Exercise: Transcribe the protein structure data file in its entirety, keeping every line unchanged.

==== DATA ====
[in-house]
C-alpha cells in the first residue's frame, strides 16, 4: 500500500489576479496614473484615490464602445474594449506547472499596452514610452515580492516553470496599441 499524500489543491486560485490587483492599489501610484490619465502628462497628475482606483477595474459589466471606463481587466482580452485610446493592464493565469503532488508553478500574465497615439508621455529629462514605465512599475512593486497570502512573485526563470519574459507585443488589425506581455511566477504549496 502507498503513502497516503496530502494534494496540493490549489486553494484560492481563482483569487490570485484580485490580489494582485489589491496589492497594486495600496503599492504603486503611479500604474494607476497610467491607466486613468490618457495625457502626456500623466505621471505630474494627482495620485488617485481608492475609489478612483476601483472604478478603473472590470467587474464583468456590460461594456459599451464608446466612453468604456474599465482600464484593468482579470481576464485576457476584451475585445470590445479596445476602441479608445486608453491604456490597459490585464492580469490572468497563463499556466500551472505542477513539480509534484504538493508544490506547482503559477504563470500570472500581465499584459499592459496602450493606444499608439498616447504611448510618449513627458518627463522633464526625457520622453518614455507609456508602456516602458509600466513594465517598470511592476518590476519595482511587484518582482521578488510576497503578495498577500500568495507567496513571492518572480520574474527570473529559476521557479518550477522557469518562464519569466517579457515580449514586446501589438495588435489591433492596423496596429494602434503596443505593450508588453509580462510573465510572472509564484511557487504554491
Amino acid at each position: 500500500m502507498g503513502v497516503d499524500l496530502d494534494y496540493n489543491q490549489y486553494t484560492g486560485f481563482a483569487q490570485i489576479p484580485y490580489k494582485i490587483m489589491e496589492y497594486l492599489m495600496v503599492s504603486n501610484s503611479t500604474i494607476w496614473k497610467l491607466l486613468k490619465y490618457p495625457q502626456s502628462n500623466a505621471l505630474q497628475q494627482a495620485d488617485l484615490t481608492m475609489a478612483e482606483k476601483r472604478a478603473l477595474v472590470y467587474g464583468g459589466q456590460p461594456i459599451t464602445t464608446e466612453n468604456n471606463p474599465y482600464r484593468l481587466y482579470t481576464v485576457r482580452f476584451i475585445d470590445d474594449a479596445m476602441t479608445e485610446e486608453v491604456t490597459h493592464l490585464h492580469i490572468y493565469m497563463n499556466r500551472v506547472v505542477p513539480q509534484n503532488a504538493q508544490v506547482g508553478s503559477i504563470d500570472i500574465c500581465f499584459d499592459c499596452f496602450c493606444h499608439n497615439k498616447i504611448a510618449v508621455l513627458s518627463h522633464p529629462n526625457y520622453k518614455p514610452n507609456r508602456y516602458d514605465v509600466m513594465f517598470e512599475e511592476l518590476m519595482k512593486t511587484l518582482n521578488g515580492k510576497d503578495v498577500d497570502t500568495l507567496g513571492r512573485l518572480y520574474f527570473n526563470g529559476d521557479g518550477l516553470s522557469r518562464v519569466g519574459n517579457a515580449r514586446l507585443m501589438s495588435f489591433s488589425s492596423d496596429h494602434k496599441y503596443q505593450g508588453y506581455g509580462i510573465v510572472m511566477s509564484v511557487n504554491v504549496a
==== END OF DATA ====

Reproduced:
[in-house]
C-alpha cells in the first residue's frame, strides 16, 4: 500500500489576479496614473484615490464602445474594449506547472499596452514610452515580492516553470496599441 499524500489543491486560485490587483492599489501610484490619465502628462497628475482606483477595474459589466471606463481587466482580452485610446493592464493565469503532488508553478500574465497615439508621455529629462514605465512599475512593486497570502512573485526563470519574459507585443488589425506581455511566477504549496 502507498503513502497516503496530502494534494496540493490549489486553494484560492481563482483569487490570485484580485490580489494582485489589491496589492497594486495600496503599492504603486503611479500604474494607476497610467491607466486613468490618457495625457502626456500623466505621471505630474494627482495620485488617485481608492475609489478612483476601483472604478478603473472590470467587474464583468456590460461594456459599451464608446466612453468604456474599465482600464484593468482579470481576464485576457476584451475585445470590445479596445476602441479608445486608453491604456490597459490585464492580469490572468497563463499556466500551472505542477513539480509534484504538493508544490506547482503559477504563470500570472500581465499584459499592459496602450493606444499608439498616447504611448510618449513627458518627463522633464526625457520622453518614455507609456508602456516602458509600466513594465517598470511592476518590476519595482511587484518582482521578488510576497503578495498577500500568495507567496513571492518572480520574474527570473529559476521557479518550477522557469518562464519569466517579457515580449514586446501589438495588435489591433492596423496596429494602434503596443505593450508588453509580462510573465510572472509564484511557487504554491
Amino acid at each position: 500500500m502507498g503513502v497516503d499524500l496530502d494534494y496540493n489543491q490549489y486553494t484560492g486560485f481563482a483569487q490570485i489576479p484580485y490580489k494582485i490587483m489589491e496589492y497594486l492599489m495600496v503599492s504603486n501610484s503611479t500604474i494607476w496614473k497610467l491607466l486613468k490619465y490618457p495625457q502626456s502628462n500623466a505621471l505630474q497628475q494627482a495620485d488617485l484615490t481608492m475609489a478612483e482606483k476601483r472604478a478603473l477595474v472590470y467587474g464583468g459589466q456590460p461594456i459599451t464602445t464608446e466612453n468604456n471606463p474599465y482600464r484593468l481587466y482579470t481576464v485576457r482580452f476584451i475585445d470590445d474594449a479596445m476602441t479608445e485610446e486608453v491604456t490597459h493592464l490585464h492580469i490572468y493565469m497563463n499556466r500551472v506547472v505542477p513539480q509534484n503532488a504538493q508544490v506547482g508553478s503559477i504563470d500570472i500574465c500581465f499584459d499592459c499596452f496602450c493606444h499608439n497615439k498616447i504611448a510618449v508621455l513627458s518627463h522633464p529629462n526625457y520622453k518614455p514610452n507609456r508602456y516602458d514605465v509600466m513594465f517598470e512599475e511592476l518590476m519595482k512593486t511587484l518582482n521578488g515580492k510576497d503578495v498577500d497570502t500568495l507567496g513571492r512573485l518572480y520574474f527570473n526563470g529559476d521557479g518550477l516553470s522557469r518562464v519569466g519574459n517579457a515580449r514586446l507585443m501589438s495588435f489591433s488589425s492596423d496596429h494602434k496599441y503596443q505593450g508588453y506581455g509580462i510573465v510572472m511566477s509564484v511557487n504554491v504549496a